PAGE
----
November 5, 1993
If a person is to become a shepherd, it helps if he likes
to associate with sheep.
What makes a person a leader? Only one thing: he can get a group of people to follow him.
That doesn't seem to be much of an accomplishment. You can get a bunch of cats to follow you by dragging a dead fish on a string. A herd of sheep or cows will follow the leader to wherever he leads. In the same way, there are many people who will follow almost anyone, almost anywhere.
When I was in high school, one of our favorite pranks was for three or so of us to go to some heavily populated place and stare up at a tall building. Before long, others would stare up at it, trying to find out what was happening. We would then step back and look at the crowd that had gathered, all of them looking at absolutely nothing. We were leaders.
If you look at what is happening in your own community and at what is happening in the world, it is obvious that some leaders benefit their followers and others lead their followers, and everyone around them, to destruction.
Just as Sancho Panza followed Don Quixote, they follow a promise of great things in the future. Sancho was promised an island to rule; the followers of many religious prophets are promised a better life after they die. Everyone wants a better life; if not now, then later will just have to do. Just as the cancer quack has nothing to back up his promise, neither did Don Quixote nor many leaders.
Dividing the world into leaders and followers isn't particularly valid. Almost everyone is capable of both leading and following. The President of the United States may be the leader of the free world, but he follows his Secretary of State, as well as his physician. He might even listened to his wife.
It seems to be a phenomenon peculiar to our time and country, that many people think that because an actor can memorize lines and read them convincingly, that he will be a good leader and should be followed. It is possible to get through any school or university on memory alone. Many people believe that someone who has memorized the Old Testament or the New Testament or the Koran is automatically competent as a leader. Many also believe that if someone is elected to public office, he automatically acquires the ability to govern or to make wise decisions. If that were true, our elected officials would be wise and all of us would benefit from their wise leadership. It is obvious that not only is that not the case, but the opposite is often be true.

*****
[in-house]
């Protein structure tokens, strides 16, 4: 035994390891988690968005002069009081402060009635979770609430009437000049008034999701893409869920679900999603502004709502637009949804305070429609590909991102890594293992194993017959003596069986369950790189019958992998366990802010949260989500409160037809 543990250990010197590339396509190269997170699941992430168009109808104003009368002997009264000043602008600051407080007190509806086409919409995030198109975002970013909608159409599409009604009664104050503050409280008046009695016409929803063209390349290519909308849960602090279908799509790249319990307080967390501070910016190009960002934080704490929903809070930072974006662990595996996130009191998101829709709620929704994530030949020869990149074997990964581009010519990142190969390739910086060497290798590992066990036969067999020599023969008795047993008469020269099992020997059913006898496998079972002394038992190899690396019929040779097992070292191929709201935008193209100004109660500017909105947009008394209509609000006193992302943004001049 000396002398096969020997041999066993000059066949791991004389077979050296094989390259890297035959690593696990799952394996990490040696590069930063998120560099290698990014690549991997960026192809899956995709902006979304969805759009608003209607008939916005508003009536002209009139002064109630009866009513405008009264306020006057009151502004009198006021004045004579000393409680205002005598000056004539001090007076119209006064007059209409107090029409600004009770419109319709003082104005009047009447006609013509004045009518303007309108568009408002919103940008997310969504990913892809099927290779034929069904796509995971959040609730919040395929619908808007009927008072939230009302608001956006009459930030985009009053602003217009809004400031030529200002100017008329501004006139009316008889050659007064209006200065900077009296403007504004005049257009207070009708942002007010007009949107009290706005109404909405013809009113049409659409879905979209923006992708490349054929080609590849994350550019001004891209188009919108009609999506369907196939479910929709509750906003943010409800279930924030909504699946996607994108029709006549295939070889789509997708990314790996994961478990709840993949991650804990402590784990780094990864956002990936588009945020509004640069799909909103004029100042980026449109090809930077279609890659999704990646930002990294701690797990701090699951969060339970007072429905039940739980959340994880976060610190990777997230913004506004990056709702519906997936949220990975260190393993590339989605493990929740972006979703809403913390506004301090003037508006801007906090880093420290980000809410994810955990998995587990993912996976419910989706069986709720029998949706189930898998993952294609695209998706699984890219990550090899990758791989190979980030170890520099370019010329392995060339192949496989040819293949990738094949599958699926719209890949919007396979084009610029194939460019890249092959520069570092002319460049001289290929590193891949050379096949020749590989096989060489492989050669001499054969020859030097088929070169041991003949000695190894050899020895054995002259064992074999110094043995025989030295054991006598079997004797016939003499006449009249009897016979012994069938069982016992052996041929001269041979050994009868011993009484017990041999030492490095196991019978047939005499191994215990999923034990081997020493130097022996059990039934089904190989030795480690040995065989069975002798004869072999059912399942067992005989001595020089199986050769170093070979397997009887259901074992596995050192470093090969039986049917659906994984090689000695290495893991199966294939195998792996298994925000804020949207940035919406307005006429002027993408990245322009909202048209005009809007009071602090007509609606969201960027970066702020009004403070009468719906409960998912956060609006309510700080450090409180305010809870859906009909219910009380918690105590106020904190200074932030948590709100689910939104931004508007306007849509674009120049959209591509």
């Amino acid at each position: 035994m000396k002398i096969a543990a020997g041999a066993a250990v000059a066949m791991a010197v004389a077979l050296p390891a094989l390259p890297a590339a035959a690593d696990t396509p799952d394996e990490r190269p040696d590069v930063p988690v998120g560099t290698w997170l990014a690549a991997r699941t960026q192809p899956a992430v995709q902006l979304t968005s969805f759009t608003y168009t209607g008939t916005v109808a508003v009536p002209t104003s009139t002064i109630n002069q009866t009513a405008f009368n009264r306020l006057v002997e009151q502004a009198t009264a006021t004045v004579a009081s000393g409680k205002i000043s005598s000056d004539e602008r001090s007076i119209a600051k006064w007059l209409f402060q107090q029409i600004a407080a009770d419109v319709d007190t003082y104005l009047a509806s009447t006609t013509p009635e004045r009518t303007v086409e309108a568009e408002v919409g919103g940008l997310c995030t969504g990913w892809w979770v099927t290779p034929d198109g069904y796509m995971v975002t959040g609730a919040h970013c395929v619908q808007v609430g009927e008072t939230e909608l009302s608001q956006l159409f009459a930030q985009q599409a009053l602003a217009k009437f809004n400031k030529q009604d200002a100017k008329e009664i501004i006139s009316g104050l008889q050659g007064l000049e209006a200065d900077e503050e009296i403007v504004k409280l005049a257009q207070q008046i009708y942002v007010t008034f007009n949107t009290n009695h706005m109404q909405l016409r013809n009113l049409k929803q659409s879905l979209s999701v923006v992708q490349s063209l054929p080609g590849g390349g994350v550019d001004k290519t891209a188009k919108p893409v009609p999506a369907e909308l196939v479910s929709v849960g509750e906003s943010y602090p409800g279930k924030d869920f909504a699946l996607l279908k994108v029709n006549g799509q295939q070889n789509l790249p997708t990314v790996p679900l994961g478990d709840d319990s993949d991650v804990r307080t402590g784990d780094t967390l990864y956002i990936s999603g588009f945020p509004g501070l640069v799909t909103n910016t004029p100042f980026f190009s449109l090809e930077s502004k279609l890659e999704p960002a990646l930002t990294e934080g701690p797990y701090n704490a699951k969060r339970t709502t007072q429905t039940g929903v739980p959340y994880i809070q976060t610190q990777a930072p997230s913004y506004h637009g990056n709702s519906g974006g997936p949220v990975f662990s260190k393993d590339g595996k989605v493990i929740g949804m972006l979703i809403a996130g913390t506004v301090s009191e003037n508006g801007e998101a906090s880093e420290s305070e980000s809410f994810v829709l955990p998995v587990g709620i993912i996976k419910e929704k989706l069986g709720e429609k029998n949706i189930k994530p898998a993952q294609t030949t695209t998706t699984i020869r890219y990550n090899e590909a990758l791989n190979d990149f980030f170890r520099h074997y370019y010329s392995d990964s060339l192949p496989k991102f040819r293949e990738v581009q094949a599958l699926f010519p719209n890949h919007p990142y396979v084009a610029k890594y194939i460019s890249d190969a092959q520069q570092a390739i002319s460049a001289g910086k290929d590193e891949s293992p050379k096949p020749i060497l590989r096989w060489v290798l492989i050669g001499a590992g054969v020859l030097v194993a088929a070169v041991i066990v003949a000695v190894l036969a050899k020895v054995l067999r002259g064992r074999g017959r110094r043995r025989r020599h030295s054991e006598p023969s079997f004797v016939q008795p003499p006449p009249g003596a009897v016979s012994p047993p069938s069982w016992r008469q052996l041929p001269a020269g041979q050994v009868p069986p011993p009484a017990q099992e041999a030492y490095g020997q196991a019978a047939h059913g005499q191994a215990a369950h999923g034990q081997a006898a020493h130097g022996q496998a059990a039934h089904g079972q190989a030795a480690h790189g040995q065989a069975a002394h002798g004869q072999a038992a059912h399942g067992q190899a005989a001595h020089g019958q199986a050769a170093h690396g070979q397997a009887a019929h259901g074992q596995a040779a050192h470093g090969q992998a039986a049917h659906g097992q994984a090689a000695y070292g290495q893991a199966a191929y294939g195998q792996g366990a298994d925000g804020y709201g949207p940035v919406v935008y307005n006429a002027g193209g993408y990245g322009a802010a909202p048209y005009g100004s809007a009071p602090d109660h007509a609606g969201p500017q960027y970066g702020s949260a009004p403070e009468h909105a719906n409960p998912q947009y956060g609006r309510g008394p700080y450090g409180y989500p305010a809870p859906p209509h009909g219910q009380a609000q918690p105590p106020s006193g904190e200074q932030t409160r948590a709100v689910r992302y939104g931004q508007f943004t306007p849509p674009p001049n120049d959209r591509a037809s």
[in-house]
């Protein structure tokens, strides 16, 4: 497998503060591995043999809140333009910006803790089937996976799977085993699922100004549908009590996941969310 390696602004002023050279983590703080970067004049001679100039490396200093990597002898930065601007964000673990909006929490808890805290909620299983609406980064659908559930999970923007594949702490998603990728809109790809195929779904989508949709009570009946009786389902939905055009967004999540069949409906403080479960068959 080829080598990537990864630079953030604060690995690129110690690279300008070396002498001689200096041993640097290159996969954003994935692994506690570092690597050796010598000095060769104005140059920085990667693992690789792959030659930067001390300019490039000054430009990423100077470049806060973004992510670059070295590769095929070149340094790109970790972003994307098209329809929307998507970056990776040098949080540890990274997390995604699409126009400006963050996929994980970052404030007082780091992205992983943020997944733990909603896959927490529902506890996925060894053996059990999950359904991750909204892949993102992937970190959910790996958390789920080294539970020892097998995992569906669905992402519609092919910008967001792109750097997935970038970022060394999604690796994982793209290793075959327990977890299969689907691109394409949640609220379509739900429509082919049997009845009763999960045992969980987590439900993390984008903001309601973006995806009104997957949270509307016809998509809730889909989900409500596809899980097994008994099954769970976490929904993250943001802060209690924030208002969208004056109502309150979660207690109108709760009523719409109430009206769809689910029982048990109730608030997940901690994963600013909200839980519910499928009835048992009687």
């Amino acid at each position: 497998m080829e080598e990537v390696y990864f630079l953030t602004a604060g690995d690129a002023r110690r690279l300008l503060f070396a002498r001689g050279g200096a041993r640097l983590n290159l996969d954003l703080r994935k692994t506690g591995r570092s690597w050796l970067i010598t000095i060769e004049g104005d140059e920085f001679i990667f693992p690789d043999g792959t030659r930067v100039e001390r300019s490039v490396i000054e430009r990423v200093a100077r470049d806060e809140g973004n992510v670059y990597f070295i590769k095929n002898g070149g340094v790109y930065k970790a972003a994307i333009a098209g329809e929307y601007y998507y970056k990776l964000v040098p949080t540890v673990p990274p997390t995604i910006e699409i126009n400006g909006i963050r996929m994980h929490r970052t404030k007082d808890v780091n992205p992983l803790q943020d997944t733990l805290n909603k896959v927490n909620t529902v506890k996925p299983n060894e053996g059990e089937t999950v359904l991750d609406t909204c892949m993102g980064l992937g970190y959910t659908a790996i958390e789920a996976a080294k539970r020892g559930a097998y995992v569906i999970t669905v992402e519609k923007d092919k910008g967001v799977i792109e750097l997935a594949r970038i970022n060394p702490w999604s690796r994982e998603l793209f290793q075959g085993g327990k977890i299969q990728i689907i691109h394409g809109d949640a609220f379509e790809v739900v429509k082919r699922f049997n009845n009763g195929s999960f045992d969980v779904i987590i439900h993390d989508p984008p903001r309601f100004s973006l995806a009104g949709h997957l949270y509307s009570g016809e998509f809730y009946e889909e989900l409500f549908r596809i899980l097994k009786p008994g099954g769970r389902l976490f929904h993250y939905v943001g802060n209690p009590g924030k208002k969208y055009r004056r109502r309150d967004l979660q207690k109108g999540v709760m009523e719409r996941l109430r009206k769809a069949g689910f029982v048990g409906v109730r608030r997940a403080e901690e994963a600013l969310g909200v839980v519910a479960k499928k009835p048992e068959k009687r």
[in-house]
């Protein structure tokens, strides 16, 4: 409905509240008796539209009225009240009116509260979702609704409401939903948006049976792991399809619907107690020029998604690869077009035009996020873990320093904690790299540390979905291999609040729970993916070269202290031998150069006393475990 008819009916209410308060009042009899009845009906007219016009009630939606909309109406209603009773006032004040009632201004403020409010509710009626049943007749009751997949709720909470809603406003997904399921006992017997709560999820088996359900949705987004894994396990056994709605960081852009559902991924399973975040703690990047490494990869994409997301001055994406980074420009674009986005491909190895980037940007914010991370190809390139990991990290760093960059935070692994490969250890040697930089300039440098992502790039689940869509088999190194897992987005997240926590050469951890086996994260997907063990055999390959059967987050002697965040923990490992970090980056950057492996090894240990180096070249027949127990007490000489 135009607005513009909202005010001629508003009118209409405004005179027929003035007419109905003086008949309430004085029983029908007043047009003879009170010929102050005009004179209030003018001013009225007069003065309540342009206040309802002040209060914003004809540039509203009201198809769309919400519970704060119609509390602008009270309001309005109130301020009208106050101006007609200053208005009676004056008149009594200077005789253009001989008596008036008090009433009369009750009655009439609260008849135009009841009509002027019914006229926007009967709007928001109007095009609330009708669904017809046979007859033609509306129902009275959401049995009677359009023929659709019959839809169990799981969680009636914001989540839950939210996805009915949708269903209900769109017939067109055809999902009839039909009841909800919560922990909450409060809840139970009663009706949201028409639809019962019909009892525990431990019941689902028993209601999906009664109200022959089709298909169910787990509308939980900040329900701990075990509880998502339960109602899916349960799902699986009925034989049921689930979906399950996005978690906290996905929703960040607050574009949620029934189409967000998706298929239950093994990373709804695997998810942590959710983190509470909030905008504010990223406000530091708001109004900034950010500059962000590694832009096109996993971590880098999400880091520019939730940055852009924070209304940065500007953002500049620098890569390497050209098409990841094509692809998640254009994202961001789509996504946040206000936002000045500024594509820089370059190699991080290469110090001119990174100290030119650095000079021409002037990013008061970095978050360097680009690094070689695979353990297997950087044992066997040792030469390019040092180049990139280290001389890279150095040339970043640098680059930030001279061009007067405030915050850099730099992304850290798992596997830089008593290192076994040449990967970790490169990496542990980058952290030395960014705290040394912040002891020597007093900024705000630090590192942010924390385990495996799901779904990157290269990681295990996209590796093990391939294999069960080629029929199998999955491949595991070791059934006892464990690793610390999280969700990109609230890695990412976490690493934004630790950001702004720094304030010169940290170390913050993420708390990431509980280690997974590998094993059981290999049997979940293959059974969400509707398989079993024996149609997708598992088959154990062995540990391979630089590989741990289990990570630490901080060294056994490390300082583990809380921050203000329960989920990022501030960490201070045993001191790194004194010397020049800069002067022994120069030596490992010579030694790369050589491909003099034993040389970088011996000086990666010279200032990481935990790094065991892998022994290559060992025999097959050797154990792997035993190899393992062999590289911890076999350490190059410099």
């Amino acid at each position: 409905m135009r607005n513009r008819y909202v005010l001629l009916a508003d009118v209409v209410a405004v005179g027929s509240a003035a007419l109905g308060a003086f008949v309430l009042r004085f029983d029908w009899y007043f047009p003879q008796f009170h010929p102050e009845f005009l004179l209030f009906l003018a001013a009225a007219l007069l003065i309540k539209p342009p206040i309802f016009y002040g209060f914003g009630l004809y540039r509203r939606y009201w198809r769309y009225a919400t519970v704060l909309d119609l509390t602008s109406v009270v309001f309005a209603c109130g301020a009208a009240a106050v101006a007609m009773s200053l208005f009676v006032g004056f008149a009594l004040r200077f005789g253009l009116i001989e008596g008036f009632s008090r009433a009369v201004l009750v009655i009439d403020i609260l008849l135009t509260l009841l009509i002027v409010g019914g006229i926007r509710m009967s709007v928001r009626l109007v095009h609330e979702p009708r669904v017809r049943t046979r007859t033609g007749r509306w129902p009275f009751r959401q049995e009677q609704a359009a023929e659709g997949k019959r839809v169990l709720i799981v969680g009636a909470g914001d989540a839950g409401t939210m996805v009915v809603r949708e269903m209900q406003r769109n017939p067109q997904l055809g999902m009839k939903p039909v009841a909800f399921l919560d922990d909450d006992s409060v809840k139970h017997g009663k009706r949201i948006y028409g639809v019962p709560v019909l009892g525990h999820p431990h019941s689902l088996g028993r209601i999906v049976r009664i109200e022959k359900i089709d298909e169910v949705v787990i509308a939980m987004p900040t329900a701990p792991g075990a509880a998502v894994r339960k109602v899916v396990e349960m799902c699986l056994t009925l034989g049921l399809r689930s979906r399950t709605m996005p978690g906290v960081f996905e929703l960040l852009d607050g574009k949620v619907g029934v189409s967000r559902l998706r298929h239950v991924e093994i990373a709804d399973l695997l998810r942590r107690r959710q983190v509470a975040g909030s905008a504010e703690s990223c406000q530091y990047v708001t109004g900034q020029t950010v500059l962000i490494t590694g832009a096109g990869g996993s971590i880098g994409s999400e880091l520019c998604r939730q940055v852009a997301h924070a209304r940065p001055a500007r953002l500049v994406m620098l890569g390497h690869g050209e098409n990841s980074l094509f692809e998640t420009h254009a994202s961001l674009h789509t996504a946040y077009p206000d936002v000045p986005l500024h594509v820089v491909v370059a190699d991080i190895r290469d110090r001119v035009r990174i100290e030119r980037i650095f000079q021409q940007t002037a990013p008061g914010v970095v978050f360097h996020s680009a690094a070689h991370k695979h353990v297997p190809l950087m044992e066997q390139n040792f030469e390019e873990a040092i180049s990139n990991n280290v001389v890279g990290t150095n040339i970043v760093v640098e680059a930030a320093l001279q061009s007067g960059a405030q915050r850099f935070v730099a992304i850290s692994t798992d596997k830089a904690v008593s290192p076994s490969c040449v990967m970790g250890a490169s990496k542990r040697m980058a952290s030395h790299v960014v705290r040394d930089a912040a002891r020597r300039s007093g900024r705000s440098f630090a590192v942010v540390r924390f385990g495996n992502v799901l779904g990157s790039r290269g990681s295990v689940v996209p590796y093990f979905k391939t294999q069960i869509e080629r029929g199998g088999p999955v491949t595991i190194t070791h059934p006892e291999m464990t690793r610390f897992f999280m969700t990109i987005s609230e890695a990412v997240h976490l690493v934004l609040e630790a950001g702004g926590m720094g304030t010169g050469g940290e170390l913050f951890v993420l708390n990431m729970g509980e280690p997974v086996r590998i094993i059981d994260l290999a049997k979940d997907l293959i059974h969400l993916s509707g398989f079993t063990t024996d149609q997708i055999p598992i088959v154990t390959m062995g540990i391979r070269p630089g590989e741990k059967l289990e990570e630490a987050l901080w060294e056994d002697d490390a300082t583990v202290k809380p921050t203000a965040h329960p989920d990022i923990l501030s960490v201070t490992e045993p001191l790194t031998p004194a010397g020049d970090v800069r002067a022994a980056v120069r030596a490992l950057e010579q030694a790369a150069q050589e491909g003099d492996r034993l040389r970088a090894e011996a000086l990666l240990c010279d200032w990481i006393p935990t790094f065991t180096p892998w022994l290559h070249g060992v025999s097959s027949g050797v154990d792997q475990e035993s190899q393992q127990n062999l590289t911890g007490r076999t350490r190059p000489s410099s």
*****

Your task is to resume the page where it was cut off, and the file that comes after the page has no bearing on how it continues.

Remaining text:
One good way to become a national leader, in a republic, is to have a slogan that promises the electorate what they want. There were promises of "a chicken in every pot and a car in every garage," a New Deal, a Fair Deal, Less Government, No New Taxes. Huey Long had had the perfect one: Every Man a King. He forgot to make every woman a queen, and he just couldn't deliver. Even a cow will not follow the same leader if it doesn't lead them to food or a place to bed down. The cow never questions that the farmer will take care of him. For the milk cow, that's true. The beef animal finds out, too late, what his destiny will be.
One great appeal of a military leader is that he will lead his troops to plunder and wealth. In some impoverished countries, the promise of three square meals a day for his soldiers is more than enough to raise an army; provided the leader can deliver the meals. Thanks to the more wealthy people and nations that, in one way or another, support these leaders, he can deliver. How else could a leader form an army in a country where the price of a rifle is much more than the person who totes it can possibly earn in a whole year?
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